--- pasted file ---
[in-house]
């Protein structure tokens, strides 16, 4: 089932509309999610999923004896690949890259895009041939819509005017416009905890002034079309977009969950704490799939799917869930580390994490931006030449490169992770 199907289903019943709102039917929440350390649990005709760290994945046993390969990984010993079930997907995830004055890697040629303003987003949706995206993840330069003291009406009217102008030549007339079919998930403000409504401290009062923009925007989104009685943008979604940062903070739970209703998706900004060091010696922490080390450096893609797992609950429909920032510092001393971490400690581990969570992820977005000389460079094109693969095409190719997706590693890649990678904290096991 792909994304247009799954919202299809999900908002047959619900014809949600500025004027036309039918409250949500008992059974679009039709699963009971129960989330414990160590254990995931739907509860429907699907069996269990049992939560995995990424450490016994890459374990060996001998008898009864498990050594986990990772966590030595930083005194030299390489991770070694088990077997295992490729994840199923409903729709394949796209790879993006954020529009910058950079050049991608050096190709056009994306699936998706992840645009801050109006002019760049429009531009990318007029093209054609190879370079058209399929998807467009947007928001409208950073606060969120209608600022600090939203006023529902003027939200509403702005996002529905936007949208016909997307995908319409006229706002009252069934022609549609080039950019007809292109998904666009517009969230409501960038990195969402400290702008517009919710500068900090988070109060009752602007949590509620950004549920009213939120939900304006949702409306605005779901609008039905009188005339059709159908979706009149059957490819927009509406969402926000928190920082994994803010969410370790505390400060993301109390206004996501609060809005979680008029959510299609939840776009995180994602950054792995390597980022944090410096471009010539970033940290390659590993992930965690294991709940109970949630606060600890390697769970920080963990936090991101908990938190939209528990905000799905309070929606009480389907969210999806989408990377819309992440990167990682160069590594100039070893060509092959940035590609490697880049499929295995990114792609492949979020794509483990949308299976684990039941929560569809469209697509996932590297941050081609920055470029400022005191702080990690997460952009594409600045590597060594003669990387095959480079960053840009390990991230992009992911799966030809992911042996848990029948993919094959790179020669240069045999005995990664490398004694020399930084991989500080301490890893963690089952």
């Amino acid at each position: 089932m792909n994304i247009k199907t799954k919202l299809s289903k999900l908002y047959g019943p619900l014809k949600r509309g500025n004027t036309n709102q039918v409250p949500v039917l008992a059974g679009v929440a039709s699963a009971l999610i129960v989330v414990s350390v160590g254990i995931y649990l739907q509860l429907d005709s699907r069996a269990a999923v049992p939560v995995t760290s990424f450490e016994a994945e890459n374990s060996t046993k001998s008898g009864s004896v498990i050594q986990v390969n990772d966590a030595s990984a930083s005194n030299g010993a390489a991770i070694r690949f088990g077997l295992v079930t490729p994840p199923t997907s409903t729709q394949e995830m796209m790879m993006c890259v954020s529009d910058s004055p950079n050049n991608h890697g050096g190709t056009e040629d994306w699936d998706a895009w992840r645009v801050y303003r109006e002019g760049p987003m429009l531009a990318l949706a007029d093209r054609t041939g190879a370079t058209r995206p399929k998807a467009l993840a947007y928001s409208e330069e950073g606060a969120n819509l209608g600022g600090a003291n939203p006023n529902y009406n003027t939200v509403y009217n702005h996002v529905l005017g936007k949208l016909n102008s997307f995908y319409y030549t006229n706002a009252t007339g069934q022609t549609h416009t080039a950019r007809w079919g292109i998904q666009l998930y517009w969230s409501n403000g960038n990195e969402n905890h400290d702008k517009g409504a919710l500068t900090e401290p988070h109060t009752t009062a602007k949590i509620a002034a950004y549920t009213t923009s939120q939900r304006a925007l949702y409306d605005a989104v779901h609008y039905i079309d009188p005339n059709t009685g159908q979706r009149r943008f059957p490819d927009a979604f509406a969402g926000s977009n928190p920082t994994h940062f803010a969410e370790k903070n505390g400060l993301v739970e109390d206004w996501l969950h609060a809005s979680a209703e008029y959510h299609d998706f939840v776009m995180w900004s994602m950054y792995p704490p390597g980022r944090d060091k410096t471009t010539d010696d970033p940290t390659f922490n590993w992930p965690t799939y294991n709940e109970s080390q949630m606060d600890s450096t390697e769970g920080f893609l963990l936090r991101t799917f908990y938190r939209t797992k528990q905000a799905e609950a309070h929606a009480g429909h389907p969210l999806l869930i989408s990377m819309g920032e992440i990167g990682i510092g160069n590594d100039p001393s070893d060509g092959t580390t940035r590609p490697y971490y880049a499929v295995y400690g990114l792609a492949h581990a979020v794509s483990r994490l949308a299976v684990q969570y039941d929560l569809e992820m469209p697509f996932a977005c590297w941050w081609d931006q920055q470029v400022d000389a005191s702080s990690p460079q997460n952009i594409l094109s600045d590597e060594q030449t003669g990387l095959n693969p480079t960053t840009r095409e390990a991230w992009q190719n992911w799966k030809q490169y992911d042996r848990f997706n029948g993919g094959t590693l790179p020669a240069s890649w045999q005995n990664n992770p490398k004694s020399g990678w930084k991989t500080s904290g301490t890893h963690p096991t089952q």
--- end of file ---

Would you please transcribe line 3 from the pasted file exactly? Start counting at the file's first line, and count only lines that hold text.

């Amino acid at each position: 089932m792909n994304i247009k199907t799954k919202l299809s289903k999900l908002y047959g019943p619900l014809k949600r509309g500025n004027t036309n709102q039918v409250p949500v039917l008992a059974g679009v929440a039709s699963a009971l999610i129960v989330v414990s350390v160590g254990i995931y649990l739907q509860l429907d005709s699907r069996a269990a999923v049992p939560v995995t760290s990424f450490e016994a994945e890459n374990s060996t046993k001998s008898g009864s004896v498990i050594q986990v390969n990772d966590a030595s990984a930083s005194n030299g010993a390489a991770i070694r690949f088990g077997l295992v079930t490729p994840p199923t997907s409903t729709q394949e995830m796209m790879m993006c890259v954020s529009d910058s004055p950079n050049n991608h890697g050096g190709t056009e040629d994306w699936d998706a895009w992840r645009v801050y303003r109006e002019g760049p987003m429009l531009a990318l949706a007029d093209r054609t041939g190879a370079t058209r995206p399929k998807a467009l993840a947007y928001s409208e330069e950073g606060a969120n819509l209608g600022g600090a003291n939203p006023n529902y009406n003027t939200v509403y009217n702005h996002v529905l005017g936007k949208l016909n102008s997307f995908y319409y030549t006229n706002a009252t007339g069934q022609t549609h416009t080039a950019r007809w079919g292109i998904q666009l998930y517009w969230s409501n403000g960038n990195e969402n905890h400290d702008k517009g409504a919710l500068t900090e401290p988070h109060t009752t009062a602007k949590i509620a002034a950004y549920t009213t923009s939120q939900r304006a925007l949702y409306d605005a989104v779901h609008y039905i079309d009188p005339n059709t009685g159908q979706r009149r943008f059957p490819d927009a979604f509406a969402g926000s977009n928190p920082t994994h940062f803010a969410e370790k903070n505390g400060l993301v739970e109390d206004w996501l969950h609060a809005s979680a209703e008029y959510h299609d998706f939840v776009m995180w900004s994602m950054y792995p704490p390597g980022r944090d060091k410096t471009t010539d010696d970033p940290t390659f922490n590993w992930p965690t799939y294991n709940e109970s080390q949630m606060d600890s450096t390697e769970g920080f893609l963990l936090r991101t799917f908990y938190r939209t797992k528990q905000a799905e609950a309070h929606a009480g429909h389907p969210l999806l869930i989408s990377m819309g920032e992440i990167g990682i510092g160069n590594d100039p001393s070893d060509g092959t580390t940035r590609p490697y971490y880049a499929v295995y400690g990114l792609a492949h581990a979020v794509s483990r994490l949308a299976v684990q969570y039941d929560l569809e992820m469209p697509f996932a977005c590297w941050w081609d931006q920055q470029v400022d000389a005191s702080s990690p460079q997460n952009i594409l094109s600045d590597e060594q030449t003669g990387l095959n693969p480079t960053t840009r095409e390990a991230w992009q190719n992911w799966k030809q490169y992911d042996r848990f997706n029948g993919g094959t590693l790179p020669a240069s890649w045999q005995n990664n992770p490398k004694s020399g990678w930084k991989t500080s904290g301490t890893h963690p096991t089952q």